Dominguez Bridge Theatre Company Brings Local History to Life
The recently formed Dominguez Bridge Theatre Company (DBTC), a branch of the Theatre Arts Department at Cal State University, Dominguez Hills, is made up of students, faculty and staff, and local residents who have committed to presenting community-related theatre throughout the South Bay.
The formation of the DBTC was inspired by The Carson Bridge Project, a collaboration between the CSUDH campus and the community. Interviews that CSUDH students and Bill DeLuca, professor and chair of Theatre Arts, conducted with members of the community became an original work written by nationally acclaimed playwright José Cruz González. González, formerly project director of South Coast Repertory’s Hispanic Playwrights Project and a National Endowment for the Arts Director Fellow, was commissioned by the Carson Fine Arts and Historical Commission for the Project. The Fall 2006 production of “A House Named Eden” was centered on personal testimonies from Carson residents, with a plot that revolved around the city’s origins, history,
social consciousness, and its future.
The DBTC’s goal to build bridges between the University and its diverse service areas of the South Bay and Los Angeles will include mainstage productions at the University Theatre, culturally-enriching plays performed at area schools, and workshops and play readings at community locations.
The DBTC draws its inspiration from the Cornerstone Theater Company, a multi-ethnic, ensemble-based national theater company that is based in Los Angeles.
“Theatre has always been embraced as a way to see ourselves onstage,” says DeLuca, who is the DBTC’s artistic director, “but the Cornerstone concept of drawing the subject of a play from the issues that concern a community and having those who live that life perform it onstage is perhaps the best definition of relevant theatre. In adopting this innovative approach, Dominguez Bridge plans to develop an ongoing arts relationship with local schools, businesses, community centers, and residents, a relationship that will help CSUDH further realize its mission to become a true ‘communiversity.’”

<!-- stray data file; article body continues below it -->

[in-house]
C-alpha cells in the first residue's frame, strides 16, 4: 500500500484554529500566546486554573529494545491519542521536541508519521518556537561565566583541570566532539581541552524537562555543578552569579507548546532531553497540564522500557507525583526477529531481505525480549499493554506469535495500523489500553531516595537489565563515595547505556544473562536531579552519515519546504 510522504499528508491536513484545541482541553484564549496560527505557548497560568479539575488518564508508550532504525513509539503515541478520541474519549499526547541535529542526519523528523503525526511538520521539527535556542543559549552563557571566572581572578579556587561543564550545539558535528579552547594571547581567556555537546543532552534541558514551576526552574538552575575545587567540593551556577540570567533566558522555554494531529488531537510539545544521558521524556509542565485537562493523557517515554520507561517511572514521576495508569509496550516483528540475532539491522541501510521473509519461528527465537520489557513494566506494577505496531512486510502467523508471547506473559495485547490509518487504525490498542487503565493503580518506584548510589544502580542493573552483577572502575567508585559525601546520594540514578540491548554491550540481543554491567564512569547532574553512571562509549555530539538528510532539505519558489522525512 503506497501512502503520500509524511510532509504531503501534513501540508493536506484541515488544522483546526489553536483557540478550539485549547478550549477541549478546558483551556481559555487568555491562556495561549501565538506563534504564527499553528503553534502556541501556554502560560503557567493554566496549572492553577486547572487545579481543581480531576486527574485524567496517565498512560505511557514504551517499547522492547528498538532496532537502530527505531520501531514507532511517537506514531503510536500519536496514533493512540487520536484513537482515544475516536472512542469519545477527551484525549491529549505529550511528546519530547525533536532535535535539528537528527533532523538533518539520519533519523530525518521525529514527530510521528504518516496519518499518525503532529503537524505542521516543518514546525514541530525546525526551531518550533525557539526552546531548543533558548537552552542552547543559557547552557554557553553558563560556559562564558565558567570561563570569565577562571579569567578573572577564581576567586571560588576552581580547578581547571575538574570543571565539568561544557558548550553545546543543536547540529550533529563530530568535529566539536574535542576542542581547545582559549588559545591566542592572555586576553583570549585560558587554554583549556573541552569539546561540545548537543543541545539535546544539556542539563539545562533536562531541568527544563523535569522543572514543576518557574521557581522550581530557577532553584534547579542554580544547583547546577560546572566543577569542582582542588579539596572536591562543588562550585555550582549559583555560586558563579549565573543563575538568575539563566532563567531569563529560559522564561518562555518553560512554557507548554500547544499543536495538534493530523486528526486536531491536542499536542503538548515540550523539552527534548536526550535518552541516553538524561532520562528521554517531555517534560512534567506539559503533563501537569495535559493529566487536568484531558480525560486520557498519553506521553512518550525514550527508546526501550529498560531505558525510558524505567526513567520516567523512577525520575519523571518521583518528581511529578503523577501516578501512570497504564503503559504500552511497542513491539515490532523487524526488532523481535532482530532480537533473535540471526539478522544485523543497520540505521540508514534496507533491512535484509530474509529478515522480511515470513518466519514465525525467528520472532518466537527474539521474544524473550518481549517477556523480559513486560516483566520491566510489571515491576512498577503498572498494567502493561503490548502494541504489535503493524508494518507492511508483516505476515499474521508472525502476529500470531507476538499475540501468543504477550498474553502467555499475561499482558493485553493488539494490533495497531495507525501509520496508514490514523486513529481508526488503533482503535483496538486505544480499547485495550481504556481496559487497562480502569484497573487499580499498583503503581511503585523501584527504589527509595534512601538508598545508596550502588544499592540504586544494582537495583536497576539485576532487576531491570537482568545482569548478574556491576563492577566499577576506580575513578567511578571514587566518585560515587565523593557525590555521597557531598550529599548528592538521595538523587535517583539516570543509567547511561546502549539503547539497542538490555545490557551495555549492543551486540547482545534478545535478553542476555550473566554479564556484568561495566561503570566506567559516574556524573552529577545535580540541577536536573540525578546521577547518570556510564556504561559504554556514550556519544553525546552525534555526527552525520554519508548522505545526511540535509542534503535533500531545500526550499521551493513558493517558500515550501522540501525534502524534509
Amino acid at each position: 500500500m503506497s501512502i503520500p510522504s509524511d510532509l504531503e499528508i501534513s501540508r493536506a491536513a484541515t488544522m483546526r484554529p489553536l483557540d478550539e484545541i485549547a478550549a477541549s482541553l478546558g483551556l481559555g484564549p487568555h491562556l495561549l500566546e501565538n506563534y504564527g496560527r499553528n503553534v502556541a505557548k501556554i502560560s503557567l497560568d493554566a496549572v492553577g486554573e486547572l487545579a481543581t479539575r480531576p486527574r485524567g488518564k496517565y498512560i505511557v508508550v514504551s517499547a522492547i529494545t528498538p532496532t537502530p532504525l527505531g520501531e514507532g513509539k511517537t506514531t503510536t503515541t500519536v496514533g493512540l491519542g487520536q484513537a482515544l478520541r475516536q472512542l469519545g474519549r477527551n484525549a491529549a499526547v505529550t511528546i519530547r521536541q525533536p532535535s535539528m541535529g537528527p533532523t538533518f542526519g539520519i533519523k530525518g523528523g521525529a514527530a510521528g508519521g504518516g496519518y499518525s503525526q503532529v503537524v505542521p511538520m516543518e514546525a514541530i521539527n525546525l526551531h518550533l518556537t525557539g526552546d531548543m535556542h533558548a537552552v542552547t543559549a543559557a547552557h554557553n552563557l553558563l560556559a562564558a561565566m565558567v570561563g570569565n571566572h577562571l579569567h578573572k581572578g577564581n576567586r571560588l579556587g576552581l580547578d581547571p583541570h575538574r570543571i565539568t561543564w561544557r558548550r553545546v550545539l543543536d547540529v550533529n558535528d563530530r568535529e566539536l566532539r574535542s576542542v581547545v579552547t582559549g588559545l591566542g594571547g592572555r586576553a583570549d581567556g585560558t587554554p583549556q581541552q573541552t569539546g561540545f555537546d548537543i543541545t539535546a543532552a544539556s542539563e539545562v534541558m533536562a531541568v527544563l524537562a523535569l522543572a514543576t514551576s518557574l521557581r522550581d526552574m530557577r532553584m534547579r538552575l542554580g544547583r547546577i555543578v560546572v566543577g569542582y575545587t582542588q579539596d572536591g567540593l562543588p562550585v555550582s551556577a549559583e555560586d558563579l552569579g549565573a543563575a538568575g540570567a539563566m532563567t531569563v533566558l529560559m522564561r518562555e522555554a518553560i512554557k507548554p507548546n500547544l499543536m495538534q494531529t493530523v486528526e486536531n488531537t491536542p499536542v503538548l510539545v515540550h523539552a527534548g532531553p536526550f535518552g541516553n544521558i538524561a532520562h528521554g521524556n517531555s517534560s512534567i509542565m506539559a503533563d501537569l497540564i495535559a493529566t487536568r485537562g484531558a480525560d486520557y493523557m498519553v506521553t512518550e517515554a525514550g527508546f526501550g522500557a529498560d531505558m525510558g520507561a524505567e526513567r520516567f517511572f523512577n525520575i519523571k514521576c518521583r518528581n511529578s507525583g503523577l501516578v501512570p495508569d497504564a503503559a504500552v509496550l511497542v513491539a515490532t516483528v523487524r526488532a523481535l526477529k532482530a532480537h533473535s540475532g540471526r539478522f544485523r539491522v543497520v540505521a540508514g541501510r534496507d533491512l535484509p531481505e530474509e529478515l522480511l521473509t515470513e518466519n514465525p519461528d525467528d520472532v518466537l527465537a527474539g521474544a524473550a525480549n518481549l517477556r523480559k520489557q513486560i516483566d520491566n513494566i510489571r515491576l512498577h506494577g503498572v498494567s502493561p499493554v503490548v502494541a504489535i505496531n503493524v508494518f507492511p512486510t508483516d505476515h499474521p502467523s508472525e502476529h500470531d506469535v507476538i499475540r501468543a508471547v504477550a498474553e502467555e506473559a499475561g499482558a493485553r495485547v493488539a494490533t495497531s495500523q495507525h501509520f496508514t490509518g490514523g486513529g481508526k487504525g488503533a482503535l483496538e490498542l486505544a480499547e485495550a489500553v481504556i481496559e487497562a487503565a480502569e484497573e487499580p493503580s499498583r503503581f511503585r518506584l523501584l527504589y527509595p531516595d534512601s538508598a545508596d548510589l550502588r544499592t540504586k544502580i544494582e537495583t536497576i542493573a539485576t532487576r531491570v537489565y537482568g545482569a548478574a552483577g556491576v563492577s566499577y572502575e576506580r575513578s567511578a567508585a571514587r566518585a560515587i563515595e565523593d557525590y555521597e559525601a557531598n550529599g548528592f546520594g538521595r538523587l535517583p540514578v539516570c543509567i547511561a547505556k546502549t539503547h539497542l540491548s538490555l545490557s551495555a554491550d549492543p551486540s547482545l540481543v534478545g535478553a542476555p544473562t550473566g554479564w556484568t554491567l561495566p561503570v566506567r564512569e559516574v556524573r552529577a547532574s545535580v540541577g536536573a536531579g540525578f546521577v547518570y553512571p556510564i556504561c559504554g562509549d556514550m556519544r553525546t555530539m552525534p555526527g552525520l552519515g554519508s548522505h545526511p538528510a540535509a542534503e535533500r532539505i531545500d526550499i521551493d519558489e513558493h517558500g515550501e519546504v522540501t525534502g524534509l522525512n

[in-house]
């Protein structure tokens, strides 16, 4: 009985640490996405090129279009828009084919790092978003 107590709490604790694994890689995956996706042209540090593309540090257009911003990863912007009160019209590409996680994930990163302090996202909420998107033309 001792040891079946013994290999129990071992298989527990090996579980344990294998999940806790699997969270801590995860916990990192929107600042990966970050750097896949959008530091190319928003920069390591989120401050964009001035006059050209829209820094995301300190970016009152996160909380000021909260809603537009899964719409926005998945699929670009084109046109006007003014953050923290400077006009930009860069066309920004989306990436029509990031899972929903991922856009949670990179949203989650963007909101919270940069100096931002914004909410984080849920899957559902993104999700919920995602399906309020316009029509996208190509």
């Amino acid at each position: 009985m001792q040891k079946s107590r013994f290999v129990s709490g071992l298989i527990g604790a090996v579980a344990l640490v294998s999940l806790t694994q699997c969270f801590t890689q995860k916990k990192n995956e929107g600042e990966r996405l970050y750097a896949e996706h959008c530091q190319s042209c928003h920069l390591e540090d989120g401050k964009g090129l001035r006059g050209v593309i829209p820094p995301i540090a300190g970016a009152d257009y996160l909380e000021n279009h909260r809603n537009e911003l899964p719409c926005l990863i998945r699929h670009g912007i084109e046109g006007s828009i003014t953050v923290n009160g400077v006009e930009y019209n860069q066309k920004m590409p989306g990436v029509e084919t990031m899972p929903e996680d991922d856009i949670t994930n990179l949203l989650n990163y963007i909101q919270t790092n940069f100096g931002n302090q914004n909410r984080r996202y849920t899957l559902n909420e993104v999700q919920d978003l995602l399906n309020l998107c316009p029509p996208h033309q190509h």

DBTC’s next production, “The Alumni Show,” will be created from three months of interviews and storytelling sessions with graduates from 40 years of CSU Dominguez Hills, many of whom live and work in the South Bay area. Interviews will begin this January, with a draft and first reading of the play anticipated this summer. The production will be staged by DeLuca in November 2007 with a cast of the graduates themselves, acting along with CSUDH students.
For information on how to serve as a Community Partner, student interviewer, alumni storyteller, or production participant, please contact DeLuca at (310) 243-2400, email@example.com or Loretta Adikhai, director of event scheduling and planning at (310) 243-2666 or firstname.lastname@example.org.
- Joanie Harmon-Whetmore
Photo above: Mayor ProTem of Carson, Julie Ruiz-Raber (in white suit, cutting ribbon) introduces a
new city and a new age in “A House Named Eden.” Looking on are cast members from the
CSUDH campus and the local community (L-R) Joyce Johnson, emeriti professor of English;
Loretta Adikhai, director, Event Scheduling and Planning; Gil Smith, former mayor of
Carson; and Phil Bray (Class of ’00, B.A., Theatre Arts). In the background are Manuel Sanchez
of Carson, Sharon Harris, senior (Theatre Arts), and Pauline Spellman of Carson.
Photo by Tom Marinello